Trivia: Tinker's head injury counts as one of the most severe he's ever received.
John Fabian is initially introduced as "Mark Fabian."
Rating: ★★★★★ A wonderfully twisty-turny plot with many unexpected revelations.
Notes: Story features Zenith the Albino.
Trivia: This was anthologised in SEXTON BLAKE WINS (1986).
Notes: To his dismay, Sexton Blake discovers that Tinker has fallen in love with a girl named Estelle Morrow, an associate of Julian and Miriam Haynes — a husband and wife team who specialise in blackmail and dope dealing. At a dance, Estelle is approached by her former employer, a disreputable doctor named Floyd who accuses her of being a thief. Tinker knocks him down. Back at Baker Street, Blake tries to warn his assistant about the girl but Tinker won't listen and storms out. Later, Floyd is found murdered and Tinker's cigarette case is discovered at the scene. Despite Blake's efforts to thwart him, Detective-Inspector Martin initiates a manhunt for Tinker. When Blake and Martin subsequently return to the scene of the crime, they find that the safe has been broken into and emptied. Meanwhile, a disguised Tinker meets with Estelle who admits that it was she who murdered the doctor — though by accident — while trying to force him to open the safe. Sexton Blake deduces that Floyd was a blackmailer and that the contents of the safe — the evidence he used against his victims — has been stolen by Julian and Miriam Haynes. When he spies on them, he is caught and placed in a boat under a secluded jetty with a noose around his neck. When the tide goes out, he will hang. Tinker comes to the rescue and, together, they go to spy on the Haynes' residence, where they witness events that prove Tinker — and Estelle — innocent.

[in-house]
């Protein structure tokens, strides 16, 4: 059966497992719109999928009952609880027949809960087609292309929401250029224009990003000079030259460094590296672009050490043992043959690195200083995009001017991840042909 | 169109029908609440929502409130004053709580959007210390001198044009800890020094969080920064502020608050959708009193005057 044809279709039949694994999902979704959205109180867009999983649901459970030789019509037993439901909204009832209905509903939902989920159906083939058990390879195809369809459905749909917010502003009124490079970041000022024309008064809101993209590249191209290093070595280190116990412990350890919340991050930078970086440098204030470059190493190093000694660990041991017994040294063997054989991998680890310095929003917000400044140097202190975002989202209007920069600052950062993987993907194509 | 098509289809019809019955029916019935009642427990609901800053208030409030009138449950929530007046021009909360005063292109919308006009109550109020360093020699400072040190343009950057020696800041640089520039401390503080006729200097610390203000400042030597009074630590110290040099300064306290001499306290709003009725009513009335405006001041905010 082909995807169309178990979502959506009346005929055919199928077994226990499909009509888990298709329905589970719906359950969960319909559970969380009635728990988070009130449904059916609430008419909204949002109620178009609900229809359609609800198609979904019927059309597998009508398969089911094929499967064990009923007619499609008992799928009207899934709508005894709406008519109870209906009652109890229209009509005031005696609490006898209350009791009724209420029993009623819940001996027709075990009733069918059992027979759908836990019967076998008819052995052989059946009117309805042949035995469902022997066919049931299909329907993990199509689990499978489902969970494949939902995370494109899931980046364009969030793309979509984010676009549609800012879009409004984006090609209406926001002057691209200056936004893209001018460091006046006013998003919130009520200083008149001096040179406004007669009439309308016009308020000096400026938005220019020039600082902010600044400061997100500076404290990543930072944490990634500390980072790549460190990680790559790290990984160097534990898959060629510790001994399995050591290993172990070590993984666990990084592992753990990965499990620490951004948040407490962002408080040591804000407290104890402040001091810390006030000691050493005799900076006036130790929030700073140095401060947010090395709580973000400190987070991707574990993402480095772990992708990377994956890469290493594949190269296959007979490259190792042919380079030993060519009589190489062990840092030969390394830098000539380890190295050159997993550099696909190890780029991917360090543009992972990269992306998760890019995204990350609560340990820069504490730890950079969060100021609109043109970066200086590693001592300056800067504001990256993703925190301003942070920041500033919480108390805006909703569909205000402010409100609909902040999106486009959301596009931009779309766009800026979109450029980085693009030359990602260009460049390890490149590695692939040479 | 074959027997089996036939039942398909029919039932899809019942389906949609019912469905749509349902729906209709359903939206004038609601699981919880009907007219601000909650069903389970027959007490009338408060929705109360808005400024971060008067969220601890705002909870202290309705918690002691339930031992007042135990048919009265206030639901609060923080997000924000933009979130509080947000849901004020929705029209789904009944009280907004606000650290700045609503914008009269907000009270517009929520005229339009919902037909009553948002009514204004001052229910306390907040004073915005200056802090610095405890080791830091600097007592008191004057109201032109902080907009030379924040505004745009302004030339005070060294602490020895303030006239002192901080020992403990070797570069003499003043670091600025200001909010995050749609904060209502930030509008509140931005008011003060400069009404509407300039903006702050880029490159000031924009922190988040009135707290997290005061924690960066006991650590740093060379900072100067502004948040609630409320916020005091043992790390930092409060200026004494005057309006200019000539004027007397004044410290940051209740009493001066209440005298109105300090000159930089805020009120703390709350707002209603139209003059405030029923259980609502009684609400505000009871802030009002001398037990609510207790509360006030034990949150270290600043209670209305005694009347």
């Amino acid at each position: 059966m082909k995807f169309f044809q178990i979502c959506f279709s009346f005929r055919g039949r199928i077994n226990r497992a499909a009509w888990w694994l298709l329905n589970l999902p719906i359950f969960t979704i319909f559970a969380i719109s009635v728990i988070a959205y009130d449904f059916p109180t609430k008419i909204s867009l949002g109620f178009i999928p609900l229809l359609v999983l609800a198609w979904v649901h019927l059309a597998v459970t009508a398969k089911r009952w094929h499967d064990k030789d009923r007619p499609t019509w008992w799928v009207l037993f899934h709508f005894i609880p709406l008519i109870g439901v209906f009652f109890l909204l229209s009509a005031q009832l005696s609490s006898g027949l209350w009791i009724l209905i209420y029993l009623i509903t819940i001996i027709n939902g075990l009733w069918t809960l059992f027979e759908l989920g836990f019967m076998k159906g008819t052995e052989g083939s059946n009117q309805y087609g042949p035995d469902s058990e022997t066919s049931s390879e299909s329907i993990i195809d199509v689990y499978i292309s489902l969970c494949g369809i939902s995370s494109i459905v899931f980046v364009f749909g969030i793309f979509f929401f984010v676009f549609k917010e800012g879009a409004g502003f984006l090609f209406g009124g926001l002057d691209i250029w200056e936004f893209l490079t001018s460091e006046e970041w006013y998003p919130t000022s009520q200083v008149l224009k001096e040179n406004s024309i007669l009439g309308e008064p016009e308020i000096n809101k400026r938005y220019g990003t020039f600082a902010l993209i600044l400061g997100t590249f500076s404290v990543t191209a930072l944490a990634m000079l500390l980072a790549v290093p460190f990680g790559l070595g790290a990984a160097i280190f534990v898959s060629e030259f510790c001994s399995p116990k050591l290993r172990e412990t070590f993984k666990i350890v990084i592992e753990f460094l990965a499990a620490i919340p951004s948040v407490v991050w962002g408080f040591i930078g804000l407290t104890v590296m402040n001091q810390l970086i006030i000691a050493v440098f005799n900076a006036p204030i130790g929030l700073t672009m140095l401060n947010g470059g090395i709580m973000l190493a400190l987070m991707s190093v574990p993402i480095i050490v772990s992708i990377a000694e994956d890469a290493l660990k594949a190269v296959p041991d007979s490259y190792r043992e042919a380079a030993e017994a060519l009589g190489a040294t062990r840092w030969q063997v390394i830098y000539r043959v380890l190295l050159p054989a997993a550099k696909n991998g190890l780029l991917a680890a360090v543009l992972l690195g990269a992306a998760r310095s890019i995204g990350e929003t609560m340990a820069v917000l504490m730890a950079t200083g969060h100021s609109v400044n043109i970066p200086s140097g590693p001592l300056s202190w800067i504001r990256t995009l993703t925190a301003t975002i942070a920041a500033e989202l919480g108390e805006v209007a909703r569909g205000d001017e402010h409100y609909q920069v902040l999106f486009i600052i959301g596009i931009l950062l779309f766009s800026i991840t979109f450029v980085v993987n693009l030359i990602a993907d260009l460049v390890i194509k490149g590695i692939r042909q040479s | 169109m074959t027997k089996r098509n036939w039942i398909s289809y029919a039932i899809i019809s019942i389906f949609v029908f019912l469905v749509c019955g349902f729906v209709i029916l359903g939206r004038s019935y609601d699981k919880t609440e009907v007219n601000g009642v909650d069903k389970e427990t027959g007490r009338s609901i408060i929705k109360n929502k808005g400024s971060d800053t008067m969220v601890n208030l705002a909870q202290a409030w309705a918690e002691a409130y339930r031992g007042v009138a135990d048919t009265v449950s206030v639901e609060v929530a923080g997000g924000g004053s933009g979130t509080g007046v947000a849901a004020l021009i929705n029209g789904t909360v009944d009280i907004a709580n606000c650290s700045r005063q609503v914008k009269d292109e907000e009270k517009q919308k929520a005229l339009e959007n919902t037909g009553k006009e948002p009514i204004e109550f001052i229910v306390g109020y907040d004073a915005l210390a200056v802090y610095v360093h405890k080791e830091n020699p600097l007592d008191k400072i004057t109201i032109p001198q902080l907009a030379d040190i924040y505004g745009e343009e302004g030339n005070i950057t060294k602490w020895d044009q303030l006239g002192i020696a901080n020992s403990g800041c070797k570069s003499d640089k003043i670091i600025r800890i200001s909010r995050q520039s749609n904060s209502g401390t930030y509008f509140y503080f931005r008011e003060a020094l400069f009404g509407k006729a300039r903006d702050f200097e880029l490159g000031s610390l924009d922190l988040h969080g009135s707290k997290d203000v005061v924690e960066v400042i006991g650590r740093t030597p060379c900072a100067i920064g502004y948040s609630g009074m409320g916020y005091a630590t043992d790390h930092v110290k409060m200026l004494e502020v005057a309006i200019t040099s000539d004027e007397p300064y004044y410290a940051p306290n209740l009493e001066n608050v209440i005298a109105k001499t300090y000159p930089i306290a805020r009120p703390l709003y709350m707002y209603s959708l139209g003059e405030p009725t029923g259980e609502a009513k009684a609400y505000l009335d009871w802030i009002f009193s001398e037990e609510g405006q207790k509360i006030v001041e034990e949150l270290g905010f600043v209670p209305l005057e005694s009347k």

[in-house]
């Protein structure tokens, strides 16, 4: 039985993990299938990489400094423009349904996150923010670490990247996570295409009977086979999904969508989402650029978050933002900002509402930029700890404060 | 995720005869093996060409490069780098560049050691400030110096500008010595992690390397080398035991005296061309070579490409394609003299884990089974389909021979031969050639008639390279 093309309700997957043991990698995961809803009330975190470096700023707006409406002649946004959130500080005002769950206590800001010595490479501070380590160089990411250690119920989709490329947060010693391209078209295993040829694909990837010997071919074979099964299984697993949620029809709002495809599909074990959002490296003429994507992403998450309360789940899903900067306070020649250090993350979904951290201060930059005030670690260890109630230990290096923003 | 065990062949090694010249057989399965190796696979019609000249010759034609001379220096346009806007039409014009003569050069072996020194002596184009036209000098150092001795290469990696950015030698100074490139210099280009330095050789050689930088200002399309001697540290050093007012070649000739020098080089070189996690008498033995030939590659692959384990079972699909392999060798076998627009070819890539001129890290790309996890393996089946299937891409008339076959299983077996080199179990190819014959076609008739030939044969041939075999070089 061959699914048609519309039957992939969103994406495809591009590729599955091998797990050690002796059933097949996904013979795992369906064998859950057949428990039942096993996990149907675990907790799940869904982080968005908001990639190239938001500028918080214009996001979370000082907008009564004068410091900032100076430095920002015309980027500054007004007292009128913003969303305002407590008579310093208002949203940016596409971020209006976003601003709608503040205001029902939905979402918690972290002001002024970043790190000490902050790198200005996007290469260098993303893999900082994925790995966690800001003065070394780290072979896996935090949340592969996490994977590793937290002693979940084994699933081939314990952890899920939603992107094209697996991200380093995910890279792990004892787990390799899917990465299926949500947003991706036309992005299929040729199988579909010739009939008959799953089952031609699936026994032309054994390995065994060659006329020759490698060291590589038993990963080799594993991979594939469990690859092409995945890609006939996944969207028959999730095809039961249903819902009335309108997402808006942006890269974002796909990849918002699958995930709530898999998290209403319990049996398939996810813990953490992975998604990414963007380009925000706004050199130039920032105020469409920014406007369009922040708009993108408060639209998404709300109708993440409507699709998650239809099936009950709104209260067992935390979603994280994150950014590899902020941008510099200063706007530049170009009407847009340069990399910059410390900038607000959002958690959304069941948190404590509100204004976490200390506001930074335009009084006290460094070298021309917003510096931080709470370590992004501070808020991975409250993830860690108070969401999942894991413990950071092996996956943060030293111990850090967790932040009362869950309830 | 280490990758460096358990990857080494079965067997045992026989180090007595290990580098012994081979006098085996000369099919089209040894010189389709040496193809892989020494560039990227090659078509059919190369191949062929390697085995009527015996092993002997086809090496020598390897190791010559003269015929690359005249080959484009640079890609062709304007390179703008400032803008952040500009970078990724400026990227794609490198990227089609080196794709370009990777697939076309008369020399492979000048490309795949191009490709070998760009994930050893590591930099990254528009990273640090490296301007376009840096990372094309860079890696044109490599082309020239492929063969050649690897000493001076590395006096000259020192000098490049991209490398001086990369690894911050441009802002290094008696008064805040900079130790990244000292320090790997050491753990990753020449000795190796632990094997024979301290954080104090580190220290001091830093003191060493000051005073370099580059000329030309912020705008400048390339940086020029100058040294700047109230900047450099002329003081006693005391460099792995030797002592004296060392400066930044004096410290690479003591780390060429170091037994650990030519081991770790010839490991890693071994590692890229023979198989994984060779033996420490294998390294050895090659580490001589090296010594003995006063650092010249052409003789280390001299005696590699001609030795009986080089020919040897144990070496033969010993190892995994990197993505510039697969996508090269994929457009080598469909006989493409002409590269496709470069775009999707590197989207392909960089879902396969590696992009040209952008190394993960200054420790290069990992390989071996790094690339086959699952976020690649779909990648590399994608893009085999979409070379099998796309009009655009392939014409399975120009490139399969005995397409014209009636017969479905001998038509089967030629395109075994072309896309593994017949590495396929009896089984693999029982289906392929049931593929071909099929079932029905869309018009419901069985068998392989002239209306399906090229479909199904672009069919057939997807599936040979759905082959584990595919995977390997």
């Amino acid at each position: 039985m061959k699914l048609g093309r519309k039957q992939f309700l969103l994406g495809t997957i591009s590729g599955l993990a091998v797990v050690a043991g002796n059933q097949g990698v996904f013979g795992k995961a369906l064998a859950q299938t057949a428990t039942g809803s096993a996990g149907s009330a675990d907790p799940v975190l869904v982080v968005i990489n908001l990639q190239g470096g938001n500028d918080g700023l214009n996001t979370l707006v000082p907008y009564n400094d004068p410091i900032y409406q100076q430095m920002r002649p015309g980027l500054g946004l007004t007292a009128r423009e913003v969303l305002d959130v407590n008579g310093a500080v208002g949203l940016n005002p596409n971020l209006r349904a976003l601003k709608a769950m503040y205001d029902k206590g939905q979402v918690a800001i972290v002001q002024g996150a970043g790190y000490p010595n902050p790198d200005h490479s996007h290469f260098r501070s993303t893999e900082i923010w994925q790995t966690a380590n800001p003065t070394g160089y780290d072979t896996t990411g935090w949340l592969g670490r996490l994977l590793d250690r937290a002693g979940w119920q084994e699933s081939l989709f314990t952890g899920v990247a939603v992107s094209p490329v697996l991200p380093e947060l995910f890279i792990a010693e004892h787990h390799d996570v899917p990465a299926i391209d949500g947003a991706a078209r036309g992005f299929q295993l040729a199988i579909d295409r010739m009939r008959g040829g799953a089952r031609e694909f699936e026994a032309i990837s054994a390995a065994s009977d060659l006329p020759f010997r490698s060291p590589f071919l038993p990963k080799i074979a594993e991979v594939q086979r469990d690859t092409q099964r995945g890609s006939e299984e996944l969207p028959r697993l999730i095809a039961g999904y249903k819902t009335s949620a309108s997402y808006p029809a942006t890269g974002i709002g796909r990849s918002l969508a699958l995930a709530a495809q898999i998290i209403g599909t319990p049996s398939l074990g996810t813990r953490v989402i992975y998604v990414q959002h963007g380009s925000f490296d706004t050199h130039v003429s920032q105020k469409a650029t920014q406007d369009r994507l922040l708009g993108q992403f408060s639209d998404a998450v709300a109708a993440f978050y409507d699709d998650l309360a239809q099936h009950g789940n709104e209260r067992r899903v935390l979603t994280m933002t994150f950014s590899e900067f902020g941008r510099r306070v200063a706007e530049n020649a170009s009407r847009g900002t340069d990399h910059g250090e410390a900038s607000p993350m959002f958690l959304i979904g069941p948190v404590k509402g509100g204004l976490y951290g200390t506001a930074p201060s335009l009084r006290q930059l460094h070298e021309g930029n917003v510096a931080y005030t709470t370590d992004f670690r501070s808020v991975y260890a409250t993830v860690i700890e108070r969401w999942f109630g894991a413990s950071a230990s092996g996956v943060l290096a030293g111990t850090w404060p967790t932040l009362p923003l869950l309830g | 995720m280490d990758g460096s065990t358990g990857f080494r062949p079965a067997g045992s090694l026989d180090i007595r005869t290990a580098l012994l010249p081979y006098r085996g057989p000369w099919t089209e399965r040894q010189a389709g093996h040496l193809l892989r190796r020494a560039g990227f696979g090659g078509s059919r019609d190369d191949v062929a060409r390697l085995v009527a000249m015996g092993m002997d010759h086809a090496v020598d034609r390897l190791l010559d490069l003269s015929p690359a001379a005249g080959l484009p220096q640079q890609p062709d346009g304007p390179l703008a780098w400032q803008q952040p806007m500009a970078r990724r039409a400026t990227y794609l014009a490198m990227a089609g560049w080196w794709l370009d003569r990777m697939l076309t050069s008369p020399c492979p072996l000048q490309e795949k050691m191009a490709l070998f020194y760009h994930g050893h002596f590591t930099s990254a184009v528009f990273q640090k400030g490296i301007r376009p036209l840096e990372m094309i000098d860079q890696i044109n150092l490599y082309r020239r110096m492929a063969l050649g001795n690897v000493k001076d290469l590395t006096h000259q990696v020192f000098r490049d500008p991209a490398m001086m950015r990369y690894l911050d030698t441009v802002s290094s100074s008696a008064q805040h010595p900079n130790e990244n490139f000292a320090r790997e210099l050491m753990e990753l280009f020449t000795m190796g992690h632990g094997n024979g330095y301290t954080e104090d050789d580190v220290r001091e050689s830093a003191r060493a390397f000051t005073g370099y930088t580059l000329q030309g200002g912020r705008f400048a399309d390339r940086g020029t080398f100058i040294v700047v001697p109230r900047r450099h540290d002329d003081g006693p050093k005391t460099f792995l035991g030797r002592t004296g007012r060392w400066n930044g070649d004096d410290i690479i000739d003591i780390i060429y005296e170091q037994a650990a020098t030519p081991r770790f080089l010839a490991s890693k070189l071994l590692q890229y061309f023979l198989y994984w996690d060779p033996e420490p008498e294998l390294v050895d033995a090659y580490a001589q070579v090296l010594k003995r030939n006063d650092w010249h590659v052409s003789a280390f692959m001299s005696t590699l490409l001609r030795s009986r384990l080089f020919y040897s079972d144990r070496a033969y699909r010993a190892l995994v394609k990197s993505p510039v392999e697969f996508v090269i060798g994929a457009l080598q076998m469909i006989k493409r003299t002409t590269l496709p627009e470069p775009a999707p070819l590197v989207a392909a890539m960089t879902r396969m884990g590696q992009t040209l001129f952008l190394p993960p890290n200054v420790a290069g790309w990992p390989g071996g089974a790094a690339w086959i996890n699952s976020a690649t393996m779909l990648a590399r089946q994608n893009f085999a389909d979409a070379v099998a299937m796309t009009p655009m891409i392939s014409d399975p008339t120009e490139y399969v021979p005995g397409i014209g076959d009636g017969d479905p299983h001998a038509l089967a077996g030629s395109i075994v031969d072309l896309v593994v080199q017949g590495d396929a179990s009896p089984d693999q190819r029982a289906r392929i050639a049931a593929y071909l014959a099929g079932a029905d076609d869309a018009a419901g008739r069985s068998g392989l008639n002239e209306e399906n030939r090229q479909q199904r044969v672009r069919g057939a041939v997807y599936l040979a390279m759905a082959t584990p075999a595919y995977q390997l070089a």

Trivia: Blake's brother, Nigel Blake, receives a passing mention in this story.
Notes: Story features Waldo the Wonder-Man.